Enough specs, it was time to play! We got into the boat, attached the safety lanyard, and turned on the controls. The system goes through a self-check, and in about 10 seconds is ready for use. Like most electric systems, it is slightly freaky that there is absolute silence even though the engine is raring to go. I started out with a tentative twist of the tiller throttle, the motor hummed, and we eased forward.
The steering is incredibly light, since you are not trying to turn the heavy metal bulk of a conventional outboard. That carbon fibre tiller, itself almost a work of art, was perfect for the job. Once we were clear of moored boats I could give it a full tonk, and luckily Price told me she is capable of a massive turn of speed, so I knew to hold on. She shot off, scooting at well over 20 knots, which is impressive for such a small motor. The manoeuvrability was also impressive, with very tight turns at any speed easy and comfortable to do.

Like all waterjet craft, the boat has no steering unless water is coming out of the jet nozzle, which sadly results in jetski crashes each year. To mitigate this, ZeroJet have adapted the usual reverse bucket on the jet unit to also act like an emergency brake.
Unlike many waterjets, the bucket can safely be dropped into place at any speed. Simply lift the reverse bucket lever and the boat comes to a complete halt within its own length. This has been tested at full throttle, with no damage to the boat or running gear, although you would need to be holding on very tightly indeed before attempting such a manoeuvre. We did not need to utilise this feature but did try out motoring in reverse. This was suitably impressive with full steering control in reverse, even with such a simple tiller steering mechanism.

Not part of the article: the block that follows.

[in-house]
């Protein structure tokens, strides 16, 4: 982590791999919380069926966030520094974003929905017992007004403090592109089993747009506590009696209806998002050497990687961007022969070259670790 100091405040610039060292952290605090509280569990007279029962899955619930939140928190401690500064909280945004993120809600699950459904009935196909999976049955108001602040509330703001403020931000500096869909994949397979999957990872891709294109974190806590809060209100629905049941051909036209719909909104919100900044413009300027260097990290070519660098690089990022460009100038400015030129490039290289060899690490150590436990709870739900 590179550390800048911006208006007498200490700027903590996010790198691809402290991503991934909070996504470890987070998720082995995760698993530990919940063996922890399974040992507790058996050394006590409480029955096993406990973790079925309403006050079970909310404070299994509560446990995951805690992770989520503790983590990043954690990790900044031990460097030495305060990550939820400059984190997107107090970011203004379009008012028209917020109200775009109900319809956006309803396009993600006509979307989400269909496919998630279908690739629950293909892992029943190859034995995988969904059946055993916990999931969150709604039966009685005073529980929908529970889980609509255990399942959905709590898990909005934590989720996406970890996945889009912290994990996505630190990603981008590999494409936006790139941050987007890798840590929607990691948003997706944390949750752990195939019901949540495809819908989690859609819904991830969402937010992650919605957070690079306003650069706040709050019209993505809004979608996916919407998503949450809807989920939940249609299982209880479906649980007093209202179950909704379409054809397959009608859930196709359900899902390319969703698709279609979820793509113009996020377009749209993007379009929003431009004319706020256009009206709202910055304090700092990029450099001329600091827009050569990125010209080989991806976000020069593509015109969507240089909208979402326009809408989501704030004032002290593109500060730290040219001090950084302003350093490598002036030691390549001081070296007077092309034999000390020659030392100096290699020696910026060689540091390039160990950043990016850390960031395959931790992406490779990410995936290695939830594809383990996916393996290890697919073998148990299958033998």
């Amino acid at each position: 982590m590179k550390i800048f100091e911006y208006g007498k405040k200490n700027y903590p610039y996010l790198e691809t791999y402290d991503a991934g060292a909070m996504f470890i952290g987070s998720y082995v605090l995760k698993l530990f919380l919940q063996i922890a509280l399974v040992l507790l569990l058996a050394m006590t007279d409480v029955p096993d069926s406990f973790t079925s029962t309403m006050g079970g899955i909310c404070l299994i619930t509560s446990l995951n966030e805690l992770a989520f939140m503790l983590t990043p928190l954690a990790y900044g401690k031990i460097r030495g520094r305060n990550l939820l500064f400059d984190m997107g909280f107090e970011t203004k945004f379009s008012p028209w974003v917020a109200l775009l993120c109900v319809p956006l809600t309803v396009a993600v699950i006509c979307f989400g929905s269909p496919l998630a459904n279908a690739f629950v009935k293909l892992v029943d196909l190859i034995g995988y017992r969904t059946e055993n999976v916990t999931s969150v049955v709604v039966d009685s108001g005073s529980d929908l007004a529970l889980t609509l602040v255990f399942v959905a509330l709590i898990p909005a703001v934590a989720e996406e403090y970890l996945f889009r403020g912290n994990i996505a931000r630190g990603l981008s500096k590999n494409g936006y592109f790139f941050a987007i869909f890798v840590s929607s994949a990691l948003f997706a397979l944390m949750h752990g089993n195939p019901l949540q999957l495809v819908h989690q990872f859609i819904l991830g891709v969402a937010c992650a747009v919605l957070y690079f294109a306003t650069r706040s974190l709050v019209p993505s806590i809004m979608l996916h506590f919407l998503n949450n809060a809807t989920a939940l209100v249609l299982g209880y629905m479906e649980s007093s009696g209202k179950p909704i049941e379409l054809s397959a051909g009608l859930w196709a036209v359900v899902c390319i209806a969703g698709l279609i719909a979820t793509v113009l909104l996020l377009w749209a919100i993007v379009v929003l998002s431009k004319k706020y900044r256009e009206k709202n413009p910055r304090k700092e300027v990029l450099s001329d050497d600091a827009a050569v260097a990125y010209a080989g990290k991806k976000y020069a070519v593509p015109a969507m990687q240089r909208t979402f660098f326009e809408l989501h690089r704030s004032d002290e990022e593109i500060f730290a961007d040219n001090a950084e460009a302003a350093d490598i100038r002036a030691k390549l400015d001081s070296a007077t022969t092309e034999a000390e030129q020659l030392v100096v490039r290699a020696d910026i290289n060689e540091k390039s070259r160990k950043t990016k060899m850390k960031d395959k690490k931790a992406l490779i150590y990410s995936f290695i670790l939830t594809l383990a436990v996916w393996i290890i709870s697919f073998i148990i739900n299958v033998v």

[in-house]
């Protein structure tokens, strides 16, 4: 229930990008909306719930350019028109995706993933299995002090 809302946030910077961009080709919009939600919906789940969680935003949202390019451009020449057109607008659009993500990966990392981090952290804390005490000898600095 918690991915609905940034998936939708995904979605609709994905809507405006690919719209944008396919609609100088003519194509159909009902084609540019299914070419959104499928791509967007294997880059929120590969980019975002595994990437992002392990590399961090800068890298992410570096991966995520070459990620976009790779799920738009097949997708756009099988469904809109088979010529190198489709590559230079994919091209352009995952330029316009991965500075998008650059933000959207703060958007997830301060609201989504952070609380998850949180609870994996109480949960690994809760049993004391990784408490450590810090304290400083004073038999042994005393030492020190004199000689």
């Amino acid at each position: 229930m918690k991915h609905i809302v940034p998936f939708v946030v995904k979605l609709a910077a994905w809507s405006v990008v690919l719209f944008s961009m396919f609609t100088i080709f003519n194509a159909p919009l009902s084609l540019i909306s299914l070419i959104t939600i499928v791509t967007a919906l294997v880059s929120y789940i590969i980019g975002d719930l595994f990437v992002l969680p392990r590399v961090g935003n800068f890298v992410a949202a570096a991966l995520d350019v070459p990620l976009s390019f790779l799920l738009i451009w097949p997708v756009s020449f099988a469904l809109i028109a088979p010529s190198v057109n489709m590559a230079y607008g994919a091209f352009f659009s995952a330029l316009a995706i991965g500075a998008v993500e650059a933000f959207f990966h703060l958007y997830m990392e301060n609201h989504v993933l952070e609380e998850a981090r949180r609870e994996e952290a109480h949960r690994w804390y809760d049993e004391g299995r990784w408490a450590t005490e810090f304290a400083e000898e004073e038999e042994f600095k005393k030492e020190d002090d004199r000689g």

This is a stunning little boat – fast and fun with all the green credentials the industry is starting to demand. Although pitched towards the market for yacht tenders, the OC Tenders ZeroJet combo would make a great little eco-friendly runabout as well. There is enough charge to travel 10 or 15 nautical miles on the standard battery, with the range extender option doubling that distance. The display always shows the battery status, so you can manage remaining charge accordingly, with slower speeds increasing the range and higher speeds reducing it correspondingly.
ZeroJet has experienced a lot of demand over the last few months with build slots now 6-8 months away and growing fast. ZeroJet is encouraging potential customers to secure a build slot with refundable deposit if they want a boat this year.
Of course, R&D never stops, and ZeroJet have a larger system in development – more details later in the year.